Knowledge of Malaria and preventive practices among pregnant women attending antenatal clinic at Manhyia District Hospital

  • Reindolf Anokye Kwame Nkrumah University of Science & Technology
  • Edmund Isaac Obeng Garden City University College
Keywords: Knowledge, Malaria, Preventive Practices, Pregnant Women, Ghana.

Abstract

Malaria is hyper endemic in Ghana with perennial transmission afflicting and affecting people of all ages and it is a major cause of illness and death in Ghana, particularly among pregnant women. The study sought to find out the knowledge of Malaria and preventive practices among pregnant women attending antenatal clinic at Manhyia District Hospital. The study was carried out at the Manhyia District Hospital. A descriptive study design was adopted employing a quantitative approach and a simple random sampling technique was used to select 103 pregnant women attending ANC at the Manhyia Hospital. The research made use of questionnaire as a data collection instrument and Closed ended questionnaire were used for data collection. Primary data were coded and analysed using Statistical Package for Social Sciences (SPSS version 16.0).After that, the primary data were summarised and displayed in tables and figures.  Malaria was perceived as when body temperature rises and it can be transmitted by a mosquito bite. Fever was identified as a symptom of Malaria as well as pain in the joints, vomiting and loss of appetite. Practices that have been used to prevent malaria were the use of mosquito net (46%); keeping clean environment (24%) use of insecticide (28%) and wearing protective clothing (2%).    Continuous efforts at providing necessary information by the health ministry are needed to control and reduce incidence of malaria and improve knowledge among the general public.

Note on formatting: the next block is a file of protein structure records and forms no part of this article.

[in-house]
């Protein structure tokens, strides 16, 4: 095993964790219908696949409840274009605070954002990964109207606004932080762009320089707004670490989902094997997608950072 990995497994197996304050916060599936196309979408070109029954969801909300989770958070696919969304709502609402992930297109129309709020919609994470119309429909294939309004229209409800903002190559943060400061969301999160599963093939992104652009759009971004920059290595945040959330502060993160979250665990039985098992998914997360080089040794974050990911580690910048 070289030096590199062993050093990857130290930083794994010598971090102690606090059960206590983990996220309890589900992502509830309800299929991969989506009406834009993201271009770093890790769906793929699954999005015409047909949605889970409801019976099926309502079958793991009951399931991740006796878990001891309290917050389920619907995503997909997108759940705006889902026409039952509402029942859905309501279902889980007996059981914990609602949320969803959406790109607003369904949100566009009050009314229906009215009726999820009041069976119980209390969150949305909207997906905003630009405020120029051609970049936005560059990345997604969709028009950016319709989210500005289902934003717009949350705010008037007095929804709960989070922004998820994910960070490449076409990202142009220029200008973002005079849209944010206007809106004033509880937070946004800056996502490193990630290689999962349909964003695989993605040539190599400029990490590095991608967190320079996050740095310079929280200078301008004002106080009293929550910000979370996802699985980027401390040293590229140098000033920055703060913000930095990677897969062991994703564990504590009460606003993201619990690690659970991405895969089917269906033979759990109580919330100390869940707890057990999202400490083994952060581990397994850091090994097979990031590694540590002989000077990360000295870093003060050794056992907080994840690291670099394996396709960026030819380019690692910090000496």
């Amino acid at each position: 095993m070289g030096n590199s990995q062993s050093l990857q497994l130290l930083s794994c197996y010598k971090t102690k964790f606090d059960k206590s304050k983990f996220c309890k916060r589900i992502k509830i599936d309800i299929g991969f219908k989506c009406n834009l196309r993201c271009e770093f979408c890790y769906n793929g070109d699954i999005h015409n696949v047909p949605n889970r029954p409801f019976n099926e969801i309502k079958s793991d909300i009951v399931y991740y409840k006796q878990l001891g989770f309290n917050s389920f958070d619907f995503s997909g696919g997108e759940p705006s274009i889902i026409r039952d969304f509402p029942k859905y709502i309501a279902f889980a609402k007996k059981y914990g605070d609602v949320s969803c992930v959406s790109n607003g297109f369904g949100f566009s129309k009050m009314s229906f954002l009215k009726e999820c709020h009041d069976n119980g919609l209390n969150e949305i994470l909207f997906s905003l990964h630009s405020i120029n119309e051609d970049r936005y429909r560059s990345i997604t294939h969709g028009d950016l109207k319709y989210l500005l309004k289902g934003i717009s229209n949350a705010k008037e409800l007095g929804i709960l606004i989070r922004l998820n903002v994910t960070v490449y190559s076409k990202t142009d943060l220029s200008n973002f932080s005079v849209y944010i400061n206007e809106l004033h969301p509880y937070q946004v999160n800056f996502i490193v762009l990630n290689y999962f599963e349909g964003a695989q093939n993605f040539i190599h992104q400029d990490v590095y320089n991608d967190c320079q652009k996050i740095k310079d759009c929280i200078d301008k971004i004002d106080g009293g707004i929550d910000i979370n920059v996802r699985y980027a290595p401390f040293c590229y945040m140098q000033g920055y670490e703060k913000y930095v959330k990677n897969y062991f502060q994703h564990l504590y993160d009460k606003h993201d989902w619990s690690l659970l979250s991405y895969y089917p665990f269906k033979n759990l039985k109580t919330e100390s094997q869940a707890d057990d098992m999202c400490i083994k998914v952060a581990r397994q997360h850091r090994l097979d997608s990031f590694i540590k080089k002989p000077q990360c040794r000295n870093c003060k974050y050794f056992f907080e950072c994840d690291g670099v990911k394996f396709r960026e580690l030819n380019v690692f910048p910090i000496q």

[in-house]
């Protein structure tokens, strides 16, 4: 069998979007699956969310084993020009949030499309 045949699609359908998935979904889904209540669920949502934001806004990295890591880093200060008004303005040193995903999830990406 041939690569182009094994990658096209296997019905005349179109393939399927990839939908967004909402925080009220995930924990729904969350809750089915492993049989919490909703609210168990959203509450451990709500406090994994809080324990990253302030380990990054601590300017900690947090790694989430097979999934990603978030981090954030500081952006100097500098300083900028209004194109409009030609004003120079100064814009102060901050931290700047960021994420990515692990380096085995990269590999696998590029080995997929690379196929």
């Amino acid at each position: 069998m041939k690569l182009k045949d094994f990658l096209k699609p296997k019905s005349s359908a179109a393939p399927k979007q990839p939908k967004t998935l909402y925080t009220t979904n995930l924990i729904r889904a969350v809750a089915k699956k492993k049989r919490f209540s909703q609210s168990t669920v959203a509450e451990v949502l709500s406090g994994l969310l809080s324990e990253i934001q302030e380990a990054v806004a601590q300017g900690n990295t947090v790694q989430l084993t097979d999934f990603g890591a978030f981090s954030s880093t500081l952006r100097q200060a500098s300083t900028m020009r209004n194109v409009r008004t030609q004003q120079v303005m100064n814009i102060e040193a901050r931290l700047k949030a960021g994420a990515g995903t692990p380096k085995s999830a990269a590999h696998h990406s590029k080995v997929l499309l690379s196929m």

Published
2018-01-03
How to Cite
Anokye, R., & Obeng, E. (2018). Knowledge of Malaria and preventive practices among pregnant women attending antenatal clinic at Manhyia District Hospital. International Journal of Perceptions in Public Health, 2(1), 48-55. Retrieved from http://ijpph.org/index.php/ijpph/article/view/95
Section
Articles